When Terror Arrived in Germany BY KEITH DONOHUE In the Garden of Beasts : Love , Terror , and an American Family in Hitler's Berlin , the best - selling book by Erik Larson , is the tale of William E. Dodd who , in 1933 , became the ...
I started off by asking Graham and Frank about In the Garden of Beasts: Love, Terror, and an American Family in Hitler's Berlin, Erik Larson's non-fiction account of Nazi Germany in the 1930s, told largely through the eyes of U.S. ...
Author: Ann Walmsley
Publisher: Simon and Schuster
Category: Biography & Autobiography
When Ann Walmsley was asked to take part in a book club in a men’s prison, she was initially anxious: after a violent mugging a few years before, could she really cope being surrounded by violent criminals? Luckily, curiosity got the better of her, and she signed up for eighteen months of meetings with heavily tattooed inmates, talking about books ranging from The Grapes of Wrath to The Curious Incident of the Dog in the Night-Time. But this wasn’t your typical book club – there was no wine and cheese, plush furniture or superficial chat about recent holidays. Classic works of fiction and non-fiction became springboards for frank discussions about loss, anger, redemption and loneliness, and for the men a prized oasis in which to regain a sense of humanity. In this heart-warming example of the rehabilitative power of reading, follow Graham the biker, Frank the gunman, Ben and Dread the drug dealers, and the robber duo Gaston and Peter as they share ideas and reveal their life stories. The Prison Book Club is unlike anything you’ve read before.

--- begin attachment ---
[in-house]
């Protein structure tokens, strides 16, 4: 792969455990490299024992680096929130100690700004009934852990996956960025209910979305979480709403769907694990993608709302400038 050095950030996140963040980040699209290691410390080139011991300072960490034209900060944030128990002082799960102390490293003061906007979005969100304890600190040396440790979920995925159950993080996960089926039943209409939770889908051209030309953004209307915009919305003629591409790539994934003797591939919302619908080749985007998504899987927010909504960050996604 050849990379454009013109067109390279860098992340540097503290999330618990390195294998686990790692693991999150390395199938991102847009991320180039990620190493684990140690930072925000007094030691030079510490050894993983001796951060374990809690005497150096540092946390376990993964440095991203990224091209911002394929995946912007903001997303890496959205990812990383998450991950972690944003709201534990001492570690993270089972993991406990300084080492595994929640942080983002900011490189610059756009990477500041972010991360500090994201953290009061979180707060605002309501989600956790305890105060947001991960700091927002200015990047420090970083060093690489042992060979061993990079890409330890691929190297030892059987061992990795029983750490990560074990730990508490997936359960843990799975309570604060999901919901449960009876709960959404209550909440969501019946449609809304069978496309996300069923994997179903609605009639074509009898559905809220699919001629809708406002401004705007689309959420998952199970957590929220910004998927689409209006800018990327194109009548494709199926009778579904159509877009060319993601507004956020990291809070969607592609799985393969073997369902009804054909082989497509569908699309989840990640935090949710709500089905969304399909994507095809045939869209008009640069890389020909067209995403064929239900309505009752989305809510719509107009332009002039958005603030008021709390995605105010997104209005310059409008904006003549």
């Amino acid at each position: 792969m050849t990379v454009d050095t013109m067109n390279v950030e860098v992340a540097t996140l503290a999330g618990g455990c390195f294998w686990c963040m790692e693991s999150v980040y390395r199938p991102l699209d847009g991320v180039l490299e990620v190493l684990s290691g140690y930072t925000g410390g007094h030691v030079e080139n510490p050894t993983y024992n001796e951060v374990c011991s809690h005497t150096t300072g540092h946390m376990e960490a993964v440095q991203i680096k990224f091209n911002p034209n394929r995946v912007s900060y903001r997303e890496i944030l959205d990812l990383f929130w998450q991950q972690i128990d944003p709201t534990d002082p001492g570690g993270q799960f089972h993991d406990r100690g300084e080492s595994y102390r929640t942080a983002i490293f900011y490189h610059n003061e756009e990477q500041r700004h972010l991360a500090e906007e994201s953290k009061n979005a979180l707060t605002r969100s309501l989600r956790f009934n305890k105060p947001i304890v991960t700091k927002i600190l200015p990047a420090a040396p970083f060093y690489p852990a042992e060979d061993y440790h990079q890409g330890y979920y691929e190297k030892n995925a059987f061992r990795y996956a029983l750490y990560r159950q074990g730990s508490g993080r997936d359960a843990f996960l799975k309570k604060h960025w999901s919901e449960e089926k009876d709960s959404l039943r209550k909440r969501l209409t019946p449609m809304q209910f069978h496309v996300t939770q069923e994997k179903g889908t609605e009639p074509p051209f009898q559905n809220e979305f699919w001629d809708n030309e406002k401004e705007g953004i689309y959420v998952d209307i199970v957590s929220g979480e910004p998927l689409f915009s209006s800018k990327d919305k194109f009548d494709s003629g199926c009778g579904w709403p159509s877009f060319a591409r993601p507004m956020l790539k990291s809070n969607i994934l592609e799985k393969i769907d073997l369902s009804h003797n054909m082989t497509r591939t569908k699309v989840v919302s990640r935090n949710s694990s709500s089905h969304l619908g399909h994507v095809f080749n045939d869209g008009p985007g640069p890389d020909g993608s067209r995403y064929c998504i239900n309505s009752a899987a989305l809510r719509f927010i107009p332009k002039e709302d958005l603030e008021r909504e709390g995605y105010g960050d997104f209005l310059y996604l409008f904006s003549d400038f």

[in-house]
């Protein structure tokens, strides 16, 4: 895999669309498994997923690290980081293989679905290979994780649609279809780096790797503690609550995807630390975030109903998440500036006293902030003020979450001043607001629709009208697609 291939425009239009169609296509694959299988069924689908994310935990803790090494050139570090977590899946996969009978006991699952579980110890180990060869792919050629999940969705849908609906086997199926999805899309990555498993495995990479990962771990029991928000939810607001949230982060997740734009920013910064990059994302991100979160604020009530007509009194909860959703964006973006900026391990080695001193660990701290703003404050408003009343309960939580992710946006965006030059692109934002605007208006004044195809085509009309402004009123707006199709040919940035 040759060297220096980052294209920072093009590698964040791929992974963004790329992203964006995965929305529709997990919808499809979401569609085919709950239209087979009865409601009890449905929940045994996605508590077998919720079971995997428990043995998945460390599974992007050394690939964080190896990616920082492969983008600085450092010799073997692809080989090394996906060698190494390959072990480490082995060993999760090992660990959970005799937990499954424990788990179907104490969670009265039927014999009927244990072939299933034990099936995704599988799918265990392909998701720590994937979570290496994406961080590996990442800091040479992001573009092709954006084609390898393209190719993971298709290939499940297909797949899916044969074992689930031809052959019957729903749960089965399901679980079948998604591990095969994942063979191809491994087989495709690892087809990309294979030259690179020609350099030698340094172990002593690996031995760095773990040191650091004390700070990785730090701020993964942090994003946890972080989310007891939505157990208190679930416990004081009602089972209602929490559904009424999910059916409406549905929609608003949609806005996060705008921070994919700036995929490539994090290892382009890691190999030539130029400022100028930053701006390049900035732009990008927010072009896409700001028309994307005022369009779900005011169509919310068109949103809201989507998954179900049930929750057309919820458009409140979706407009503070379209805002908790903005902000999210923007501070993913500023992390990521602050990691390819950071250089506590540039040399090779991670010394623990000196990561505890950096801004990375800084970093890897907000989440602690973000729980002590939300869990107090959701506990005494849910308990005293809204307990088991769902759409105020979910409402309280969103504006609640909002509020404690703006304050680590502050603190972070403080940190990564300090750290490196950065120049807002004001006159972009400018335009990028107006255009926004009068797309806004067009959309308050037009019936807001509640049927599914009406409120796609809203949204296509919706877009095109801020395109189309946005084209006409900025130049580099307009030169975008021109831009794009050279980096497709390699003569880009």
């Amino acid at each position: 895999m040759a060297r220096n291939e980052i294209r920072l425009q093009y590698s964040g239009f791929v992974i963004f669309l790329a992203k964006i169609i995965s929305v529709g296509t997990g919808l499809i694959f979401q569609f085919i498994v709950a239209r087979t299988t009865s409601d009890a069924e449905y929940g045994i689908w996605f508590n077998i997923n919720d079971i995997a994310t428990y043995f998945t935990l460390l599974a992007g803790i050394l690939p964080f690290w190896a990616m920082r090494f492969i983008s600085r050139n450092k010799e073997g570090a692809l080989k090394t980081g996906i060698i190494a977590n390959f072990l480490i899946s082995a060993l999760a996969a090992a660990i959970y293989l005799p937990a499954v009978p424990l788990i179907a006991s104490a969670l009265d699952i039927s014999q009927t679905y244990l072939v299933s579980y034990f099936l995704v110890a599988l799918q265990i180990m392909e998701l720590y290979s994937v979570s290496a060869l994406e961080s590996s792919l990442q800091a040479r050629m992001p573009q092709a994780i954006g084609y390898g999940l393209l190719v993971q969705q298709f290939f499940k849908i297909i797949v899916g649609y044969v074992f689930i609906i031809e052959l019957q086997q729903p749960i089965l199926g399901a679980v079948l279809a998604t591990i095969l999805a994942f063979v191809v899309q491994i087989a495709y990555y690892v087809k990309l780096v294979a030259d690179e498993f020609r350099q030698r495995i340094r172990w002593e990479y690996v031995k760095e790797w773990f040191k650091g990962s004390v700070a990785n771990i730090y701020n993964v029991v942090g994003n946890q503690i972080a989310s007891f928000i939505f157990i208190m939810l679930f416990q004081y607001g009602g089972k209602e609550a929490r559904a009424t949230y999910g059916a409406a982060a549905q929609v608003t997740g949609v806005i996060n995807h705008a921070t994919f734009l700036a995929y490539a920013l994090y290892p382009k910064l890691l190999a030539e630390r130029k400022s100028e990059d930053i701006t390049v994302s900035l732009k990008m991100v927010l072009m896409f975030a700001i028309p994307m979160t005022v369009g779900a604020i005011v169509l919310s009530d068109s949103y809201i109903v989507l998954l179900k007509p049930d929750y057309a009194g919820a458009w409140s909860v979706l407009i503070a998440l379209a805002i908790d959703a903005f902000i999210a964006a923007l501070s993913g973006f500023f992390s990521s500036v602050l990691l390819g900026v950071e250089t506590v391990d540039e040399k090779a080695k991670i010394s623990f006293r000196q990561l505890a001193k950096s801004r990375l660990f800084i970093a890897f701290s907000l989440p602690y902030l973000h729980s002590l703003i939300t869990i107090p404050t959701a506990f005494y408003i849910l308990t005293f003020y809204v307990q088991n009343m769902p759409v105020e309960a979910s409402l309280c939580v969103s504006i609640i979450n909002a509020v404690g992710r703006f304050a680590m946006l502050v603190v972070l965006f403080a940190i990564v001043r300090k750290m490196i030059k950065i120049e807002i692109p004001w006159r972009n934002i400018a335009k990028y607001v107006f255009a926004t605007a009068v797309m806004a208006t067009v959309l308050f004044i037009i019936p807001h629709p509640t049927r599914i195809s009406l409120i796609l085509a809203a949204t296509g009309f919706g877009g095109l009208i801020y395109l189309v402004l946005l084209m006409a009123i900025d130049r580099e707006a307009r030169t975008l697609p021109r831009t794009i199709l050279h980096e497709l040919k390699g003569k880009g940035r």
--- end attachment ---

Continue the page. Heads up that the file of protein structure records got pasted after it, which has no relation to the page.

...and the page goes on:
Many readers were captivated by In the Garden of Beasts: Love, Terror, and an American Family in Hitler's Berlin (Larson),which pairs easily with fictionand nonfiction titles. In Larson's riveting narrative, US ambassador William E.
Author: Jennifer S. Baker
Publisher: American Library Association
Category: Language Arts & Disciplines
Whether set in ancient Egypt, Feudal Japan, the Victorian Age, or Civil War-era America, historical fiction places readers squarely at the center of fascinating times and places, making it one of the most popular genres in contemporary publishing. The definitive resource for librarians and other book professionals, this guideProvides an overview of historical fiction’s roots, highlighting foundational classics, and explores the genre in terms of its scope and styleCovers the latest and most popular authors and titlesDiscusses appeal characteristics and shows how librarians can use a reader's favorite qualities to make suggestionsIncludes lists of recommendations, with a compendium of print and web-based resourcesOffers marketing tips for getting the word out to readersEmphasizing an appreciation of historical fiction in its many forms and focusing on what fans enjoy, this guide provides a fresh take on a durable genre.
... and the rise of Hitler, Göring, and Goebbels, and Rudolph Diels, the first chief of the Gestapo. His book about the Dodd family, In the Garden of Beasts: Love, Terror, and an American Family in Hitler's Berlin was published by Crown ...
Author: Brian Lamb